APRS Resources

Wellbeing and Sustainable Development Bill – Letter

This is a letter from Scottish Environment LINK members to the new Deputy First Minister about the Wellbeing and Sustainable Development Bill.

Dear Deputy First Minister 

Wellbeing and Sustainable Development (Scotland) Bill 

On behalf of a diverse group of organisations interested in furthering wellbeing and sustainable  development in Scotland, we would like to extend our congratulations on your appointment as  Deputy First Minister. 

We are writing to express our collective support for the government’s commitment to introducing a  Wellbeing and Sustainable Development (Scotland) Bill (WSD Bill). As organisations working to  promote the wellbeing of individuals, communities, and the environment, both here and globally,  we firmly believe that such legislation is essential to create a more equitable, resilient, and  sustainable Scotland. 

This Bill would help to ensure actions in Scotland contribute to the betterment of wellbeing, both  here in Scotland and elsewhere, as we navigate out of converging global crises. By enshrining  principles of sustainable development and wellbeing in law, we can ensure that they are considered  in all policy decisions, while also giving clarity to how public bodies and other actors deliver policy on  the ground to support a positive impact on the wellbeing of people and the planet. 

This legislation should define sustainable development and make it a statutory requirement for all  public bodies and local authorities in Scotland to take full account of the short and long-term  sustainable development impact of their decisions, both in Scotland and elsewhere. The legislation  should also relocate and strengthen the duties on Ministers and public bodies relating to the  National Outcomes so that they more clearly drive policy and spending decisions. This would include  requirements to produce delivery plans, engage in meaningful and ongoing public engagement,  ensure regular and accessible reporting on progress and strengthen the links between the National  Outcomes and the Scottish Budget. Ultimately, we believe this legislation can be world leading and  help us ensure the National Outcomes become the golden thread underpinning public life in  Scotland.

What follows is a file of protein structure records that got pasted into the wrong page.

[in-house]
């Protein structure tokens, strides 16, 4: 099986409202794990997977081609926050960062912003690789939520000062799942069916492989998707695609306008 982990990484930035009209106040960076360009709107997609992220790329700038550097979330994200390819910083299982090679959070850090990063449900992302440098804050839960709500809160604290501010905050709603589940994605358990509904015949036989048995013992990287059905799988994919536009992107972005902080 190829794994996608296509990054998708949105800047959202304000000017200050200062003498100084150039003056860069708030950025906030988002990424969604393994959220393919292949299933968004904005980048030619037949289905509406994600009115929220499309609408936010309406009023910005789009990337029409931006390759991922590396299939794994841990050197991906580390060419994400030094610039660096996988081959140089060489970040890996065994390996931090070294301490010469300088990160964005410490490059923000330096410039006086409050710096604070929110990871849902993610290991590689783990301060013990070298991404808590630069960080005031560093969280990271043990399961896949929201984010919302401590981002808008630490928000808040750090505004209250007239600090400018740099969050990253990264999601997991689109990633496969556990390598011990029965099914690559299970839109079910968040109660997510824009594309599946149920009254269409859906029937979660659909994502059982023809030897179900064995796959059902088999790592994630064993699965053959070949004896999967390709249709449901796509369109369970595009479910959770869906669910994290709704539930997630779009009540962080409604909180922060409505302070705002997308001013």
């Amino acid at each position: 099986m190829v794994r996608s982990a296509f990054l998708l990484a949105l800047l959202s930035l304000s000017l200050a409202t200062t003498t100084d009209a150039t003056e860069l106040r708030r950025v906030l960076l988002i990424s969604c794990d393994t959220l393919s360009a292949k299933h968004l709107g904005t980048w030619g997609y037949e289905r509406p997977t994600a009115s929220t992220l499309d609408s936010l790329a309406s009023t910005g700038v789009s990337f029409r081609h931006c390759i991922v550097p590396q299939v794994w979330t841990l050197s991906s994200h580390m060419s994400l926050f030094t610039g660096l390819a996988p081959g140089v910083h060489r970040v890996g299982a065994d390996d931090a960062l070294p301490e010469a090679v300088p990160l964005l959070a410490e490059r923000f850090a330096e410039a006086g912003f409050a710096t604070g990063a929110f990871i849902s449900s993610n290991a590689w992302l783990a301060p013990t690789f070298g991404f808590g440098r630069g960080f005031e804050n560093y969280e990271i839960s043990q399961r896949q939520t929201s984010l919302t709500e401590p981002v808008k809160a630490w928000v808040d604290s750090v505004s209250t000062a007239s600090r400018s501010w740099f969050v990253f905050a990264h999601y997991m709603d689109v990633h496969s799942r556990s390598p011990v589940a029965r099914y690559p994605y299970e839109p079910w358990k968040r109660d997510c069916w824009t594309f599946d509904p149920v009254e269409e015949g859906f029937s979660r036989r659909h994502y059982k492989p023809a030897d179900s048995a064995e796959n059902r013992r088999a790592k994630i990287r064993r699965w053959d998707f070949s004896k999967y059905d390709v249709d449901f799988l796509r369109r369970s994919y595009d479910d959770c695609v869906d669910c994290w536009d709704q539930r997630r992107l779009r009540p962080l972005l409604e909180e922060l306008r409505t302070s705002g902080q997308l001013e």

We would therefore like to emphasise the significance of connecting the ongoing review of the  National Outcomes to the development of the WSD Bill. The legislation can provide the necessary 

foundation and guidance to ensure that the next iteration of the National Performance Framework  truly becomes Scotland’s ‘National Wellbeing Framework’ and fulfils its role as our localised delivery  mechanism for the UN Sustainable Development Goals (SDGs). By doing so, it will contribute to the  realisation of our shared vision for a thriving Scotland that considers the local and global implications  of decisions and actions, both now and in the future. 

Lastly, we would like to underline our support for the introduction of an independent Wellbeing and  Sustainable Development or Future Generations Commissioner to support implementation of the  Bill. Such a Commissioner would: 

• be placed on statutory footing as part of the WSD Bill to signal the importance the  Government places on sustainable development and the wellbeing of current and future  generations; 

• provide a space for learning to coalesce; 

• help build the capacity of public bodies and support them to understand and implement  duties relating to sustainable development and the delivery of the National Outcomes; • monitor the implementation of sustainable development duties through scrutiny and  investigative powers; 

• assess delivery of the National Outcomes and address the implementation gap; • be an ambassador to engage the wider public, and provide advice and scrutiny to the  Scottish Government. 

Above all, the creation of a new Commissioner would support a shift towards long-termism in policy  making. Current political structures reward short-term policy interventions, even when they incur  future costs, on health, the environment and so on. By bringing a future generations lens to decision  making, a Commissioner could help to embed the principles of long-termism, and as such should be  seen as an investment in prevention, not a cost. 

Once again, congratulations on your new role, and we look forward to working together to promote  the wellbeing and sustainable development agenda. We would be delighted to have the opportunity  to meet with you and discuss these matters further, allowing us to explore how our collective efforts  can create a positive and transformative impact for people everywhere and the planet. 

Yours sincerely, 

Action to Protect Rural Scotland (APRS) 

Bat Conservation Trust 

Butterfly Conservation 

Carnegie UK 

CEMVO Scotland 

Chartered Institute of Ecology and Environmental Management 

Christian Aid 

Community Enterprise in Scotland 

Corra Foundation 

Emma Sedgwick – Rural Communications 

Environmental Rights Centre for Scotland 

Ethnic Minority Environmental Network 

Friends of the Earth Scotland 

Generations Working Together 

Global Justice Now

Marine Conservation Society 

National Trust for Scotland 

NCD Alliance Scotland 

One Parent Families Scotland 

Overstory Finance 

Oxfam Scotland 

Quakers in Scotland 


Scotland CAN B 

Scotland’s International Development Alliance Scottish Community Safety Network 

Scottish Fair Trade Forum 

Scottish Wildlife Trust 

SCVO (Scottish Council for Voluntary Organisations) THAW Orkney 

The Froglife Trust 

The Poverty Alliance 

Transform Scotland 

University of Strathclyde Centre for Sustainable Development Wellbeing Economy Alliance Scotland

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